The Right Way to Boil Potatoes (Even if You Think You Already Know How)

This'll come in handy whether you're making buttery mashed potatoes, creamy potato salad, or crispy fries.

August  6, 2020
Photo by Emily Dryden

I admit that, despite being a fairly accomplished cook, I have found myself on multiple occasions googling “how to boil potatoes.” I know there are only so many moving parts here, but still I find myself staring down the pile of misshapen tubers on my counter, totally paralyzed. Should I peel? Should I slice? Did I pick the right potatoes? To add to my growing panic, my wife, who is Irish, has opinions. One does not, for example, mash potatoes with cream, or with chives. One certainly does not purée potatoes. There is a right sort of potato to mash, but when I text her to ask what the right sort are called, she responds, “I think we call them potatoes.”

If you are facing a similar crisis: It doesn’t have to be like this. Together, we can figure out how to boil potatoes for mashed potatoes, potato salad, homemade French fries, vichyssoise soup, and more spud-tacular recipes.

But first, what is a potato?

The potato is a starchy root vegetable native to the Andes region (in what’s now southern Peru and northwestern Bolivia), first cultivated between 5,000 and 10,000 years ago. After the Columbian Exchange, the crop quickly gained popularity among Europeans who just couldn’t stand to eat another rutabaga. We don’t blame them. Rutabagas are great, but they’re no match for the humble potato.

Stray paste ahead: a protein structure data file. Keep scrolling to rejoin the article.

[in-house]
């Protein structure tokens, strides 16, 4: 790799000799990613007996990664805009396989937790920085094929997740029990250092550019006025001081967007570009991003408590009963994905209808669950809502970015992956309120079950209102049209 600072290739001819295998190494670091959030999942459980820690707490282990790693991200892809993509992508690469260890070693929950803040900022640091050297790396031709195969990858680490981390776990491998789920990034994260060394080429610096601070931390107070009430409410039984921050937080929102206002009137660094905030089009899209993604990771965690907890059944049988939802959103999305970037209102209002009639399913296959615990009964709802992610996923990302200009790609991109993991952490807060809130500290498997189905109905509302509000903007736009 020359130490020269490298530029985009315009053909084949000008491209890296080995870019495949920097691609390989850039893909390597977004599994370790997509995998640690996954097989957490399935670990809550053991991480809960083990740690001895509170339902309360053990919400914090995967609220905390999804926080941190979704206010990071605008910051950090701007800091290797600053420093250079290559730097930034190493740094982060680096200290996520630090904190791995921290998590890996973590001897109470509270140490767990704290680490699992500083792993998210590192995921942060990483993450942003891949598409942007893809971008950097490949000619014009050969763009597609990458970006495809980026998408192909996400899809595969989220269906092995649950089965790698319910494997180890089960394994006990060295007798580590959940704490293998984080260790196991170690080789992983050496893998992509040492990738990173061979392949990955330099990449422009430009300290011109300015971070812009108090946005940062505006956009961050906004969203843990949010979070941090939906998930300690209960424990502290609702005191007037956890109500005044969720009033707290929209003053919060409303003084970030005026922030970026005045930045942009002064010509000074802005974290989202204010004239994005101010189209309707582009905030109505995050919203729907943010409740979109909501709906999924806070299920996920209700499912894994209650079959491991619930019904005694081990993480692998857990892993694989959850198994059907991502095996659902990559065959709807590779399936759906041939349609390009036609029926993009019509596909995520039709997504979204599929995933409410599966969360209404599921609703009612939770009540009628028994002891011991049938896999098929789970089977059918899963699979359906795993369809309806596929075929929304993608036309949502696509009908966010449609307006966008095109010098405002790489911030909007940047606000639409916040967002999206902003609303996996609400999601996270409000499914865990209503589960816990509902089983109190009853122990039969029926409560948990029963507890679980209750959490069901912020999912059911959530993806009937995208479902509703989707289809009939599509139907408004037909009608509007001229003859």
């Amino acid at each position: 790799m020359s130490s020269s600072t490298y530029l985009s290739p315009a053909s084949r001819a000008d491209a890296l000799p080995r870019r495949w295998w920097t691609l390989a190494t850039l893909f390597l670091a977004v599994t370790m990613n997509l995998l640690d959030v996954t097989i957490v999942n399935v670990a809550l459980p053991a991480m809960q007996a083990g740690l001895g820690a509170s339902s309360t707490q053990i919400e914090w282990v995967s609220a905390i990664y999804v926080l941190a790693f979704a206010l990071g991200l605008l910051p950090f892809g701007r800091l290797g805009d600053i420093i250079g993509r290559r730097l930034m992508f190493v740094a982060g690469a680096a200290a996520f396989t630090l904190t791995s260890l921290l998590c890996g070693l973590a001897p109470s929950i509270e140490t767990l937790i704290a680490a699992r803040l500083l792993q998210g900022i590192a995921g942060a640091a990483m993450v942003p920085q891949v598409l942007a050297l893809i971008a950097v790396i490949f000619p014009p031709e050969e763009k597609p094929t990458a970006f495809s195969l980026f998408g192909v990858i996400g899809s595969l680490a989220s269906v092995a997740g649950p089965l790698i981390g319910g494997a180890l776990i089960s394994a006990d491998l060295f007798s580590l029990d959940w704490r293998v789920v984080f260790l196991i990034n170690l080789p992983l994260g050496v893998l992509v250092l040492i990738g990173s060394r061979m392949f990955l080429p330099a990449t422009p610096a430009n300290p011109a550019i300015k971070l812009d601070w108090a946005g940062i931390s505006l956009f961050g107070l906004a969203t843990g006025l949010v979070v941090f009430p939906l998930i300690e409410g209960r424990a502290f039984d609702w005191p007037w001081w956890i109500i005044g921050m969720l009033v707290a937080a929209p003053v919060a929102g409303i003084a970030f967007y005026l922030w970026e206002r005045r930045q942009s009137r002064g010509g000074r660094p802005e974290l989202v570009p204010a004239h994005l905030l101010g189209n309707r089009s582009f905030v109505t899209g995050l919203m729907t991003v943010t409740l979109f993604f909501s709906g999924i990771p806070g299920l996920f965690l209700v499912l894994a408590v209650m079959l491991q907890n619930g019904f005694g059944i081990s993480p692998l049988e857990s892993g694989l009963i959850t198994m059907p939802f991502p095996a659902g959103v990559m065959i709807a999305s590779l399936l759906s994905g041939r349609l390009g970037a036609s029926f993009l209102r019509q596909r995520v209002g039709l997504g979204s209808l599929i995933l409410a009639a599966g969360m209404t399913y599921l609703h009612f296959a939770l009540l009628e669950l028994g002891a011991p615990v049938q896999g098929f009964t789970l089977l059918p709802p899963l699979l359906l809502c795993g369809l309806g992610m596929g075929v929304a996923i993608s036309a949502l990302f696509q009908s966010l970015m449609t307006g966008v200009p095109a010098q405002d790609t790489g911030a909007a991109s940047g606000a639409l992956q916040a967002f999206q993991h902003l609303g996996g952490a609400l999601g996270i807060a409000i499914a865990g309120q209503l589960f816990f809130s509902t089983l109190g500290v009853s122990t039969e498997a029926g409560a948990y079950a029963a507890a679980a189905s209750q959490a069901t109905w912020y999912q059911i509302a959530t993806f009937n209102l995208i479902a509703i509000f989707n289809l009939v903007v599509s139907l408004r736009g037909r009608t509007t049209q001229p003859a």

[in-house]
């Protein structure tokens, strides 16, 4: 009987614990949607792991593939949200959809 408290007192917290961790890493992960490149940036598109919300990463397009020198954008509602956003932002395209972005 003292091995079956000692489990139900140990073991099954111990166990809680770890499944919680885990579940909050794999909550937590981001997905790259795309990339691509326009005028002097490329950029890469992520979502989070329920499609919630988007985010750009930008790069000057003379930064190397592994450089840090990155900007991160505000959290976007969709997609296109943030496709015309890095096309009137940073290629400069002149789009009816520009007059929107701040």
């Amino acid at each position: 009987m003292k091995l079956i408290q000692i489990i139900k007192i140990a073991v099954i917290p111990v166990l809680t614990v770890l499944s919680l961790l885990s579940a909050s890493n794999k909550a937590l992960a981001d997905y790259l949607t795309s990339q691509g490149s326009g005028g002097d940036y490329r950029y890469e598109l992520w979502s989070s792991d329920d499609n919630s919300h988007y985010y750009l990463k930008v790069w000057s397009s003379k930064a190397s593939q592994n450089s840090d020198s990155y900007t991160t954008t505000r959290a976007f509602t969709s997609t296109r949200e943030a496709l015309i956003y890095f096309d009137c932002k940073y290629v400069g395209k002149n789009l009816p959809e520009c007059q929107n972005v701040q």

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Today, while potatoes remain central to the cuisines of their native Andean region (where around 4,000 varieties are currently in cultivation!), they're popular in other cuisines around the world. In culinary terms, the potato is beloved for its ability to absorb flavors and its wide textural range, from crisp latkes to creamy gratins, too. Some varieties are dense and waxy, while others are powdery and starchy, and these should be treated differently.

How to Boil Potatoes

Step 1: Choose the potato

In order to properly boil a potato, we have to first peer into the future and determine why we are boiling a potato. If we want fluffy mash, or in any situation where a crispy exterior and/or airy, well-seasoned interior are the primary goals, we need starchy russets. But for potato salad and other dishes that demand a firm spud not prone to mealiness, we want a waxy variety.

  • For mashed potatoes, roasted potatoes, french fries: russets are the best type of potatoes to cook with.
  • For potato salad or just plain boiled potatoes: Use Yukon Golds, Butterballs, Bintjes, red blisses, fingerlings, new potatoes

Step 2: Prepare the potato

My wife is a big biology nerd, and she likes to say that the answer to every question in biology is surface area. The same goes for boiling potatoes. Unless we’re dealing with little fingerlings or new potatoes, we should probably cube them, increasing the ratio of surface area to volume, and therefore shortening the cooking time. This is also a good idea if we are worried about uneven cooking (we are). If we just throw in big old potatoes whole, they’ll end up both overcooked (mealy and disintegrating) on the outside and undercooked (sticky or crunchy) on the inside. If we chop them randomly, we’ll end up with some pieces overcooked, some undercooked, and some both.